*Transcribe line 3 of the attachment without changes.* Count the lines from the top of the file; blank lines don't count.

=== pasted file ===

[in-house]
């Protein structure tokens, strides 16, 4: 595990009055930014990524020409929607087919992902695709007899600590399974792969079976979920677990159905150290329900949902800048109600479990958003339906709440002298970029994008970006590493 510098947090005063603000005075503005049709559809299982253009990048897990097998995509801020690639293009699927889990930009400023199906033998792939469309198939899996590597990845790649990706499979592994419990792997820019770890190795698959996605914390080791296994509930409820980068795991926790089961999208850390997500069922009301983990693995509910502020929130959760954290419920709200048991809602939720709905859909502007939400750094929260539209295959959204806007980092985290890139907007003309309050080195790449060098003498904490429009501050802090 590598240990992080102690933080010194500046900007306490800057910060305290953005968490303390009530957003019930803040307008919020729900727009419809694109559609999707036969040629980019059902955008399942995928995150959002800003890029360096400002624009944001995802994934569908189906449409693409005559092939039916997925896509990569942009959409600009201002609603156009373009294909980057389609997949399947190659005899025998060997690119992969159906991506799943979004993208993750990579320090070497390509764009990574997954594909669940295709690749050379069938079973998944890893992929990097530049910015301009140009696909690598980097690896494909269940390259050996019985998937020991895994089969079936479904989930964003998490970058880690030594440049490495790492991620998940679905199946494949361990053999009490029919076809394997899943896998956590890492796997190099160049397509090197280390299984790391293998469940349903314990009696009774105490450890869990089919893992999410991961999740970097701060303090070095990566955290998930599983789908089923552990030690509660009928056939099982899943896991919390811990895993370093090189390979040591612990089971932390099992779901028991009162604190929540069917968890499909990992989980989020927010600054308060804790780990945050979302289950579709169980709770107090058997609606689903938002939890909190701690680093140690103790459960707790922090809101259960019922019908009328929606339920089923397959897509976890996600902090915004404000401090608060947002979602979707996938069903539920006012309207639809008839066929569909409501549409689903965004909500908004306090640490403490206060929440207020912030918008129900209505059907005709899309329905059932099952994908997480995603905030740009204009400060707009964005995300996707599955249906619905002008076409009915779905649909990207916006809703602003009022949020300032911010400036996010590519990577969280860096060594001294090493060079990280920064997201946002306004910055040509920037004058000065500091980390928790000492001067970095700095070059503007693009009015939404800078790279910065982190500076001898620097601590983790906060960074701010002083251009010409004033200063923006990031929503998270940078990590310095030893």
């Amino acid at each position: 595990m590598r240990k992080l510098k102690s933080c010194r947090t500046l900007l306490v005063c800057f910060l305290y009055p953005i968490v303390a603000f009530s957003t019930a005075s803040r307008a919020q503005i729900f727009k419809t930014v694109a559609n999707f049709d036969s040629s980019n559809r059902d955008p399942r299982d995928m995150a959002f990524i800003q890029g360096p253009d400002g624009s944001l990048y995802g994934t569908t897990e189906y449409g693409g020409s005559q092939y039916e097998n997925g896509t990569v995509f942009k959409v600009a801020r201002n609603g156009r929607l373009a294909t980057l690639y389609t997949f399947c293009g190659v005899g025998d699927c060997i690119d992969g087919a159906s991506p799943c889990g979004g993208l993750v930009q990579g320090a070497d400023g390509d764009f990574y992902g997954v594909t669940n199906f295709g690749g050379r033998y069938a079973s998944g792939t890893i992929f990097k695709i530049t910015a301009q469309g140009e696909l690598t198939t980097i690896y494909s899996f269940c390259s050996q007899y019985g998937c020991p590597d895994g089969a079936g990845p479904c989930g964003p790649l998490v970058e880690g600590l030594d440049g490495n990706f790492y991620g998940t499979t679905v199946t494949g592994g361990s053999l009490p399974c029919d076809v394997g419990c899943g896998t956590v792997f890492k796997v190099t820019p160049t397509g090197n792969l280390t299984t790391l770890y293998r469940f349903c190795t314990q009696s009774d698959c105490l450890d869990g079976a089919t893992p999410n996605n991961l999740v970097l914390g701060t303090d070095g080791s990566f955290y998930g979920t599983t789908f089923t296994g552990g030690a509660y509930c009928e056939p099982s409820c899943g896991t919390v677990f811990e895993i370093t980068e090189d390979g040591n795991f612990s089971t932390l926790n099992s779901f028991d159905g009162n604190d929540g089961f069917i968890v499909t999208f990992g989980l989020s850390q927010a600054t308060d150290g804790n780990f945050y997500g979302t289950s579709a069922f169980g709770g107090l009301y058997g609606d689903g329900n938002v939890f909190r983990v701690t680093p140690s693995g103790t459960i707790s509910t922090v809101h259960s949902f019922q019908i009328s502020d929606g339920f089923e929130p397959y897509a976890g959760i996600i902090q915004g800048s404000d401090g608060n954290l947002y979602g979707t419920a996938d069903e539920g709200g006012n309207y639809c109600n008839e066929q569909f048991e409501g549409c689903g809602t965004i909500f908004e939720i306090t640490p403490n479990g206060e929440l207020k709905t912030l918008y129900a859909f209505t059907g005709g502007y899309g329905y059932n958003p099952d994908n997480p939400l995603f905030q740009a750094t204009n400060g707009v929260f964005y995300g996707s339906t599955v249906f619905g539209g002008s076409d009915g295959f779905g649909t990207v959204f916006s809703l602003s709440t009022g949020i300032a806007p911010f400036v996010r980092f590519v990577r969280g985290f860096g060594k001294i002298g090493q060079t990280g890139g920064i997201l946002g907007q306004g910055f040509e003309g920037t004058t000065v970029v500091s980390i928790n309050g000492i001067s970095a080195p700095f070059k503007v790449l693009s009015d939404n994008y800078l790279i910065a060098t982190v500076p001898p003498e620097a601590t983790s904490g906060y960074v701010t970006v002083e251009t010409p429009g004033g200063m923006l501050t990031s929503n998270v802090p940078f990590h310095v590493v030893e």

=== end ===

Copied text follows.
């Amino acid at each position: 595990m590598r240990k992080l510098k102690s933080c010194r947090t500046l900007l306490v005063c800057f910060l305290y009055p953005i968490v303390a603000f009530s957003t019930a005075s803040r307008a919020q503005i729900f727009k419809t930014v694109a559609n999707f049709d036969s040629s980019n559809r059902d955008p399942r299982d995928m995150a959002f990524i800003q890029g360096p253009d400002g624009s944001l990048y995802g994934t569908t897990e189906y449409g693409g020409s005559q092939y039916e097998n997925g896509t990569v995509f942009k959409v600009a801020r201002n609603g156009r929607l373009a294909t980057l690639y389609t997949f399947c293009g190659v005899g025998d699927c060997i690119d992969g087919a159906s991506p799943c889990g979004g993208l993750v930009q990579g320090a070497d400023g390509d764009f990574y992902g997954v594909t669940n199906f295709g690749g050379r033998y069938a079973s998944g792939t890893i992929f990097k695709i530049t910015a301009q469309g140009e696909l690598t198939t980097i690896y494909s899996f269940c390259s050996q007899y019985g998937c020991p590597d895994g089969a079936g990845p479904c989930g964003p790649l998490v970058e880690g600590l030594d440049g490495n990706f790492y991620g998940t499979t679905v199946t494949g592994g361990s053999l009490p399974c029919d076809v394997g419990c899943g896998t956590v792997f890492k796997v190099t820019p160049t397509g090197n792969l280390t299984t790391l770890y293998r469940f349903c190795t314990q009696s009774d698959c105490l450890d869990g079976a089919t893992p999410n996605n991961l999740v970097l914390g701060t303090d070095g080791s990566f955290y998930g979920t599983t789908f089923t296994g552990g030690a509660y509930c009928e056939p099982s409820c899943g896991t919390v677990f811990e895993i370093t980068e090189d390979g040591n795991f612990s089971t932390l926790n099992s779901f028991d159905g009162n604190d929540g089961f069917i968890v499909t999208f990992g989980l989020s850390q927010a600054t308060d150290g804790n780990f945050y997500g979302t289950s579709a069922f169980g709770g107090l009301y058997g609606d689903g329900n938002v939890f909190r983990v701690t680093p140690s693995g103790t459960i707790s509910t922090v809101h259960s949902f019922q019908i009328s502020d929606g339920f089923e929130p397959y897509a976890g959760i996600i902090q915004g800048s404000d401090g608060n954290l947002y979602g979707t419920a996938d069903e539920g709200g006012n309207y639809c109600n008839e066929q569909f048991e409501g549409c689903g809602t965004i909500f908004e939720i306090t640490p403490n479990g206060e929440l207020k709905t912030l918008y129900a859909f209505t059907g005709g502007y899309g329905y059932n958003p099952d994908n997480p939400l995603f905030q740009a750094t204009n400060g707009v929260f964005y995300g996707s339906t599955v249906f619905g539209g002008s076409d009915g295959f779905g649909t990207v959204f916006s809703l602003s709440t009022g949020i300032a806007p911010f400036v996010r980092f590519v990577r969280g985290f860096g060594k001294i002298g090493q060079t990280g890139g920064i997201l946002g907007q306004g910055f040509e003309g920037t004058t000065v970029v500091s980390i928790n309050g000492i001067s970095a080195p700095f070059k503007v790449l693009s009015d939404n994008y800078l790279i910065a060098t982190v500076p001898p003498e620097a601590t983790s904490g906060y960074v701010t970006v002083e251009t010409p429009g004033g200063m923006l501050t990031s929503n998270v802090p940078f990590h310095v590493v030893e």